Above: Meridith Unger (left) and Nix’s business development director Sara Weber (MBA 2016) inspect a prototype
(photo by Susan Young)
Boston-based Nix is developing a disposable biosensor that gives users a real-time gauge of hydration levels by analyzing their sweat. Users put on the patch before they exercise, and then monitor it for visual cues indicating when, what, and how much to drink.
Hydration can dramatically affect athletes, says Nix founder and CEO Meridith Unger (MBA 2010), a former college basketball player and frequent marathoner. Unger, a 2014–2015 Blavatnik Fellow in Life Science Entrepreneurship at HBS, cites studies showing that even mild dehydration can compromise performance by as much as 29 percent.
Nix has garnered interest from both endurance athletes—which include about 30 million dedicated runners in the United States alone—and professional sports franchises, including NFL and NHL teams. Use cases also include military and elder care markets. All told, Unger estimates peak revenues to reach about $375 million.
Nix is still in the midst of product development, but it expects to set the market with its low-cost offering—less than $5 per disposable sensor. The company has raised about $500,000 in funding so far and is readying a Series A round.
Unger and her team at Nix built the biosenser as an analog system, differentiated from the growing wearables market by its thin, flexible form and disposability. But there are benefits to going digital, including allowing users access to a stream of information that they can track and sync with other performance data. While the shift would add both cost and time—and potentially push Nix into a more saturated wearables market where it would have less differentiation—it would also offer an opportunity to grow and engage its user base by tapping into data and analytics and could add value to Nix in the eyes of prospective acquirers. Should Nix stay the analog course, make the transition to digital, or split limited resources between both paths?
Focus on the cheaper analog version first. Launch it to test real demand and to better understand usage patterns and segments. If it is successful, raising more capital for developing the digital shouldn’t be a problem. You can then position a more sophisticated digital version as a premium product.
—Ilona Kirienko (MBA 1999)
The premise that digital is saturated is distracting. It’s true that there are lots of wearables, but this does something different and doesn’t compete with them—unless users perceive that they can wear only one, and the other product is more important. Start with analog and transition to digital.
—Jim Ackerly (MBA 1976)
Until the product has user traction and the resulting revenues, it is just a dream. Pursue the analog option aggressively and produce the compelling and differentiated value that was the original design. Don’t let future plans and follow-up ideas prevent Nix from winning the category first.
—J. W. Penland (MBA 1996)
Hardware obsolesces quickly; it is costly to build, upgrade, retool, and distribute. Data and software are fungible across devices. Data can be cross-utilized with fitness and lifestyle partners that already have large customer bases, be easily integrated into their apps (minimizing Nix’s customer acquisition costs), and then used and repurposed by vast communities of fitness consumers in novel ways that only escalate the value to them and to Nix. Yes, Nix still needs the physical product, but it’s the data that will become its most strategic and valuable asset.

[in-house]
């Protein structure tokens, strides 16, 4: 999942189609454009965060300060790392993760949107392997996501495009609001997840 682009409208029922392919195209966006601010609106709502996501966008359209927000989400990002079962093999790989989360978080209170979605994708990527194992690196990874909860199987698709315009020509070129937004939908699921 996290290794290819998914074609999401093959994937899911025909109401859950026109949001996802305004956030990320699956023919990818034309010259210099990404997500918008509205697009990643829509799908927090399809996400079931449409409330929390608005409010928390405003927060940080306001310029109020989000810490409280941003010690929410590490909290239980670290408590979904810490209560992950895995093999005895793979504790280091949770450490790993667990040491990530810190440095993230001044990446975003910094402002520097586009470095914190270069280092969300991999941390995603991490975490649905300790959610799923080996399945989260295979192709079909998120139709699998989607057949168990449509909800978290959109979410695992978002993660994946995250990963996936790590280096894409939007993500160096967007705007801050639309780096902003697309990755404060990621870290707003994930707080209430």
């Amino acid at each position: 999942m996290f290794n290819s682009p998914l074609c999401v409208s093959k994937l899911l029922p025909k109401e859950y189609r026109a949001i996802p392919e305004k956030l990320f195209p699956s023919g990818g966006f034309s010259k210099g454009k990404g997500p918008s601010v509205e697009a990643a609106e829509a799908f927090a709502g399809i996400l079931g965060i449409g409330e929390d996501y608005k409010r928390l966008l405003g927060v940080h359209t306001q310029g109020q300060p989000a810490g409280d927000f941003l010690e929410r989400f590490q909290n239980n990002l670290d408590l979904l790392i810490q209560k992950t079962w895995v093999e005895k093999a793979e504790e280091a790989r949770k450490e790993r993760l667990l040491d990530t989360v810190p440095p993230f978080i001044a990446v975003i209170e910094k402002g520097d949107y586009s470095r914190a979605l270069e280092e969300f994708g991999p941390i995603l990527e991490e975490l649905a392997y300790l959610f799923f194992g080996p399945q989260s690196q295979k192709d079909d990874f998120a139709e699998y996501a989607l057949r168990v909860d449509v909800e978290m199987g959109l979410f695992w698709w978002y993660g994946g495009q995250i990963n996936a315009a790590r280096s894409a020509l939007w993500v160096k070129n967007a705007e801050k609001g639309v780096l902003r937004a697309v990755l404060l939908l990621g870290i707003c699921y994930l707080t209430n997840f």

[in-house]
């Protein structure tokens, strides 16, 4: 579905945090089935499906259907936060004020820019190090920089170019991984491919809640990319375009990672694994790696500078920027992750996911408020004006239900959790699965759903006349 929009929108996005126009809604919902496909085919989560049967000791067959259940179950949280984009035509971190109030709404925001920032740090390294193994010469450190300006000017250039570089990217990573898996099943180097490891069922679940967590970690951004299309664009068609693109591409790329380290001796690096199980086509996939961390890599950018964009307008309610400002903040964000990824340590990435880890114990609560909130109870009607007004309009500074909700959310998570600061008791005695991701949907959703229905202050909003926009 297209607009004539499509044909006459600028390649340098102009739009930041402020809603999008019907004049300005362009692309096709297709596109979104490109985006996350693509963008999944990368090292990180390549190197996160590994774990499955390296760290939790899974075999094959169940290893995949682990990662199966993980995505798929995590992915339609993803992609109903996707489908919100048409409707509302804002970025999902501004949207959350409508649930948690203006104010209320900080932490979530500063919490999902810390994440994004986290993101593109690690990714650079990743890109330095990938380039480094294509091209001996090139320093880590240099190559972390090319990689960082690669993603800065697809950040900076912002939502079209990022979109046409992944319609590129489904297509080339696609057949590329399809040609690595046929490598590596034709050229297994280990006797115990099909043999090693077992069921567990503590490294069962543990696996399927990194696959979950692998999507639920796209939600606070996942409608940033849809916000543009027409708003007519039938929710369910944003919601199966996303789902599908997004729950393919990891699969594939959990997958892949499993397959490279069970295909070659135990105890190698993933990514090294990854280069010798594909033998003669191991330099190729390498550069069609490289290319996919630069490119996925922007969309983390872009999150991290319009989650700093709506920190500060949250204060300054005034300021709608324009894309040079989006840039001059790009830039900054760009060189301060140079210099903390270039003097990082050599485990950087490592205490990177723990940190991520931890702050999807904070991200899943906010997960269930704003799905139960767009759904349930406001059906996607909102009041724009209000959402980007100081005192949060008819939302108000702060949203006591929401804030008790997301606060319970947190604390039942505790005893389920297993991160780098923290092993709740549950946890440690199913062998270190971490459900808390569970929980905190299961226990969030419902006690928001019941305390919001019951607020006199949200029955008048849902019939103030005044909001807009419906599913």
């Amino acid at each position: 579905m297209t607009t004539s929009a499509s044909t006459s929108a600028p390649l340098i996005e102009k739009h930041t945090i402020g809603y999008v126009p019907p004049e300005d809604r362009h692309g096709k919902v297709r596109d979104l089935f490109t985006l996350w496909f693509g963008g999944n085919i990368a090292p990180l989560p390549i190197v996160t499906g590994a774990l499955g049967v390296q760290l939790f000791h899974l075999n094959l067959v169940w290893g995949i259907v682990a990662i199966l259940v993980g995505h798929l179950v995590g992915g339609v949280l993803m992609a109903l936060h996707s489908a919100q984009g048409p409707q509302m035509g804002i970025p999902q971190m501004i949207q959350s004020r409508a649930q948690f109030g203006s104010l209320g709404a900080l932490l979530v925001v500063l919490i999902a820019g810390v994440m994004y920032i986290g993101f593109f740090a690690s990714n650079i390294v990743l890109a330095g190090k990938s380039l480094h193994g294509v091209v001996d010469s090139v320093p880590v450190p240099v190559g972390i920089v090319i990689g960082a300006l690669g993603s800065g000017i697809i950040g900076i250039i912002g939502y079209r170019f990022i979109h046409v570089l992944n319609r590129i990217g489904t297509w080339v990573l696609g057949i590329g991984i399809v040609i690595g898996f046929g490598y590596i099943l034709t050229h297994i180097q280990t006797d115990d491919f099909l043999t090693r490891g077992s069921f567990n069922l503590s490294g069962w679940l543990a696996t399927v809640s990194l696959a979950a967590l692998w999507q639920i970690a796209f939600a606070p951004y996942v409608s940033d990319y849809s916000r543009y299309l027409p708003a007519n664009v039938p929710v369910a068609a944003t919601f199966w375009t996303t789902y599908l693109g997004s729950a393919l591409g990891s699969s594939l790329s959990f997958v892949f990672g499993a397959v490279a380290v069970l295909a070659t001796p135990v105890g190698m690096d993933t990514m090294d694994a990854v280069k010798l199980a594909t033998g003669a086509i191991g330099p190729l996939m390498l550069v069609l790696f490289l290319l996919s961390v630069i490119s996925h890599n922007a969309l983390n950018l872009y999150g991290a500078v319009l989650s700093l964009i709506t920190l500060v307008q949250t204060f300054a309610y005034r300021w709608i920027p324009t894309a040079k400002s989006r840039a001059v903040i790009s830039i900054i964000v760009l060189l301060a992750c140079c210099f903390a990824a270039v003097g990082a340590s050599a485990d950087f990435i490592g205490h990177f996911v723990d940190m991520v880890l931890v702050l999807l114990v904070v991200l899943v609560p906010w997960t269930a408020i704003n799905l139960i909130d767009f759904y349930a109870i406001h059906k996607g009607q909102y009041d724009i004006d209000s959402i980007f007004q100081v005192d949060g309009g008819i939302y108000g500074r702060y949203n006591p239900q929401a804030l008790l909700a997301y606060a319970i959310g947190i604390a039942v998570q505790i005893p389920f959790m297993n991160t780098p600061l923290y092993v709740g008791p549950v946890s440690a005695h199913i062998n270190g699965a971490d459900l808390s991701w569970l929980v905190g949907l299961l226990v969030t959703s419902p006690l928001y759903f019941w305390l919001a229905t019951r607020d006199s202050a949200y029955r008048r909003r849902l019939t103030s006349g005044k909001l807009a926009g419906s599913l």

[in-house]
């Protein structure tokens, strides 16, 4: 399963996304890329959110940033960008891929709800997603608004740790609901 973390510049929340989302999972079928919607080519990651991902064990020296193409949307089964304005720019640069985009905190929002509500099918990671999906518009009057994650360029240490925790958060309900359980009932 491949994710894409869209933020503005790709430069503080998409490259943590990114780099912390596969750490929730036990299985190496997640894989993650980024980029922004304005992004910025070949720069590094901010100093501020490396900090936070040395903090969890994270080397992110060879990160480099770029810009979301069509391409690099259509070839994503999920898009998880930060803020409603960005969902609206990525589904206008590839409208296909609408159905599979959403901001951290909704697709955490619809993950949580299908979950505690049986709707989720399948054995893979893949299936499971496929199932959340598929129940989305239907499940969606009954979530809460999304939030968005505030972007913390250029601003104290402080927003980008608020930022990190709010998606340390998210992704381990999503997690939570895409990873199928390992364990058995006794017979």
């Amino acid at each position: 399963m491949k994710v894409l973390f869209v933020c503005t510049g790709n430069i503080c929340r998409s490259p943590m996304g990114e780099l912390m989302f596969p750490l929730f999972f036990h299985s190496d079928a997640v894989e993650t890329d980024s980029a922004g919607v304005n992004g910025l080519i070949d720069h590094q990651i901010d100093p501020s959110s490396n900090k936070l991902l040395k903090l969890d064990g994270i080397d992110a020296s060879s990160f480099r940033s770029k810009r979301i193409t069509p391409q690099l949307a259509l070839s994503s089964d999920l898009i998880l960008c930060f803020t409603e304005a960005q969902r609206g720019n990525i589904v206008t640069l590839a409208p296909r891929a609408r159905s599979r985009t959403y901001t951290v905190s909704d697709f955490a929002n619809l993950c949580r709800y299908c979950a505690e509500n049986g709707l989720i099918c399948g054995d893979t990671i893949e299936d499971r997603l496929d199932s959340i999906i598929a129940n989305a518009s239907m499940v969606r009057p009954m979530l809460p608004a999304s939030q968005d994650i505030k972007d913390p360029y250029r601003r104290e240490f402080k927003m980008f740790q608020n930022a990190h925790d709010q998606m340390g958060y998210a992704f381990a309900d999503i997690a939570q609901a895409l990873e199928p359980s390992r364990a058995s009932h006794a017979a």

—George Corbin (MBA 1993)
Develop the disposable and license out the rights (bearing royalties and potentially producing earlier milestone revenues or other income) to an existing digital platform. Having the platform in development digitally may help boost awareness of the disposable and boost sales.
—Lisa Putukian (MBA 1988)
This is essentially a critical safety product in its present form: Every runner should have it. Dehydration leads to overheating, which easily leads to organ damage. Focus on the mass hydration safety market; don’t delay for integration with other devices, which are more performance and training related. Next, make sure there is good patent protection. And finally, develop a strategy for longer-term digital partnerships and begin the search. Find partners that will license the technology and integrate it into their platforms in the performance, training, and tracking markets.
—John Lamb (MBA 1980)
The big market for Nix is the low-cost analog sensor. At $5 per sensor, the price point will drive rapid adoption in a very large market of athletes. The digital version has a value proposition that applies to maybe 1–5 percent of the market. This will be a completely different product design (electronics), manufacturing process, and software. Consider setting up a different brand or structure to go after this opportunity.
—Mark Gallion (MBA 1989)
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From Baker Library:
From step counting to remote patient monitoring, Rock Health reports on the emerging world of wearable biosensors. Curious to see where the broader consumer wearables market is headed? Check out growth forecasts through Statista (and sign up for a premium account via eBaker). Learn more about how Baker Library can help you with your information needs.
Class of MBA 2010, Section J